Memorial services or as the moderns prefer, Life Celebrations, have been the order of the day for me too much of late.
On Monday July 11th Terre Haute Police Officer Brent Daniel Long was dispatched to assist U.S. Marshals serving an arrest warrant on a man wanted for violating Parole. During this procedure Officer Long was shot and killed. His dog, Shadow was shot as well, but will survive. Brent was 34 years of age and a Terre Haute man. He leaves Danielle his wife and two children, Ashley and Levi.
I was invited to attend the Funeral services put on by a crack team of experts and policemen from around the country. Thousands of officers were in attendance and I admit I have never seen anything like it. My friend and member of the church I pastor, Bob Spence, Sheriff of Vermillion County invited me to ride with him to the pageant. Talk about a view from the inside.
Precision was paramount with Color Guards, Honor Guards, Bagpipes, and I estimate near 75 Canine Officers, Shepherds of all types along with a few rescues paraded by several times during the celebration. The dogs were gorgeous
I lined up with the Sheriffs from around the entire region and was expected to act as though I had a clue as to what to do. It was really pretty simple. I did what the officer in front of me did. I still don't have a clue, but I did not embarrass my host. We stood at attention saluting for at least 37 minutes at the gravesite. I would have died before I gave up, even though the heat index was over 100 degrees. The officers were in full dress uniforms and I was in full suit and neck tie. Talk about hot. The service at the cemetery was like nothing you have ever seen. All the pomp and circumstance due the fallen officer was performed with absolute precision.
A former pastor in the area gave a brief message at the close and told the gathered throng of the day when Brent accepted Christ as savior. He also told of the day Brent was married. A great clear cut testimony of his faith in Jesus Christ was given.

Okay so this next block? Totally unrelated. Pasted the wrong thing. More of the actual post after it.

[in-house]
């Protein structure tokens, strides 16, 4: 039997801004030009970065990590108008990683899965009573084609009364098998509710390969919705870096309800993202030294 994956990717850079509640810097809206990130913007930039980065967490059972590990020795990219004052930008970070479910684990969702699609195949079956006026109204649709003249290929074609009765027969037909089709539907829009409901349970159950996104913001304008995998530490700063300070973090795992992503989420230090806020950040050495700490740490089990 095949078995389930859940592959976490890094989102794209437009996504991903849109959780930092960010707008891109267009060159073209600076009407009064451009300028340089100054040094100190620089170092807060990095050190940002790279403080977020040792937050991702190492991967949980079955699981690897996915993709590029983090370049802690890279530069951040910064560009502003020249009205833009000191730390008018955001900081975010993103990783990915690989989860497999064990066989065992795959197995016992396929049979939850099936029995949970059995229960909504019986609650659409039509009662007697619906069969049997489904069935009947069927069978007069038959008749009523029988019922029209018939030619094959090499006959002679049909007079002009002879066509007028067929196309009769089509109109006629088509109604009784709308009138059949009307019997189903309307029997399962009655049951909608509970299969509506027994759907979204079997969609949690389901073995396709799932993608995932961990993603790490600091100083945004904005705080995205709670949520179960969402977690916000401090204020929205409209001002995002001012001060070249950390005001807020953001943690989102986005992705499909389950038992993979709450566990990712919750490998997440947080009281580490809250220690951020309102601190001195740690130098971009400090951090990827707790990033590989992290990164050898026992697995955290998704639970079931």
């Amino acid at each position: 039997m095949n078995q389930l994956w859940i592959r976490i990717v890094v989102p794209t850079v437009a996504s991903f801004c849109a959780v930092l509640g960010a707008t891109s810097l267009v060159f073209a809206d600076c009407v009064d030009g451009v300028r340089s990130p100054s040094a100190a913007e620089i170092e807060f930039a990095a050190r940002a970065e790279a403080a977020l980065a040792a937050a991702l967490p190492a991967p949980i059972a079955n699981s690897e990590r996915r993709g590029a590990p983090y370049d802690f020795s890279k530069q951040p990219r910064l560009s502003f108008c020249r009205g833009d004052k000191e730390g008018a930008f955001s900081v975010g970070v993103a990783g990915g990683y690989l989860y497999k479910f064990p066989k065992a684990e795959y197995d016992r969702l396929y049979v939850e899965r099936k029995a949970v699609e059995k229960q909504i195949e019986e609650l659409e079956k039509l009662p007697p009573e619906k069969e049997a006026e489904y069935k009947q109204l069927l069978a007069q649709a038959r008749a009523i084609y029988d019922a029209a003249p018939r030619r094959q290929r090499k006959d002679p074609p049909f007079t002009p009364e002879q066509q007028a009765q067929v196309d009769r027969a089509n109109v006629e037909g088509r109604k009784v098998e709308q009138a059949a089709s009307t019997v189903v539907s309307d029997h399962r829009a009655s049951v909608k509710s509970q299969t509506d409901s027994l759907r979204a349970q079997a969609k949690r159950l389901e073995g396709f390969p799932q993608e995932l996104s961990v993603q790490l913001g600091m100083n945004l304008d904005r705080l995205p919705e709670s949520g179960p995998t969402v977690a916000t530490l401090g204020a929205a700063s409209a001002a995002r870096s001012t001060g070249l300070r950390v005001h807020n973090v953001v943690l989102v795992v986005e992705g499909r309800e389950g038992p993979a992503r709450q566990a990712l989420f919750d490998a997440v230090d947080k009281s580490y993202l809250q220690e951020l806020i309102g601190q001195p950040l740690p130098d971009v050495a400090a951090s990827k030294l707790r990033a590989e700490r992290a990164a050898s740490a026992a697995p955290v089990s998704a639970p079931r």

The reality of the life of an officer was brought home by the testimonies of fellow workers, the widow and children, and the thousands who were in the Hulman Center and the thousands upon thousands lining the streets, waving flags, holding signs of encouragement to the Long family, many with tears streaming down their face. Our town came together as never before.
As we drove by the police station, they played the "Final Call" which involves a broadcast calling Brent's car number, 208, three times. Every person in our SUV shed a tear. I blamed allergies. The irony of the Final Call is that Brent's widow is a police dispatcher. Danielle was on duty Monday the 11th and it was she who gave Brent his final dispatch. Life is strange.
As we left the Civic Center, Bob took a phone call from a deputy in Clinton; an 11 year old boy had been shot in the head and was being life lined to Indianapolis. Later word came that the child was not expected to make it through the night. Police Officers seldom get a break.
The men and women in blue or brown or whatever colors, pay a dear price, and on occasion the supreme one. It behooves all who are civilized to hold them in prayer and high respect.
Part of a scripture rings in my ear and reverberates in my heart as I think of Officer Brent Long;
"There is a prince and a great man fallen this day in Israel."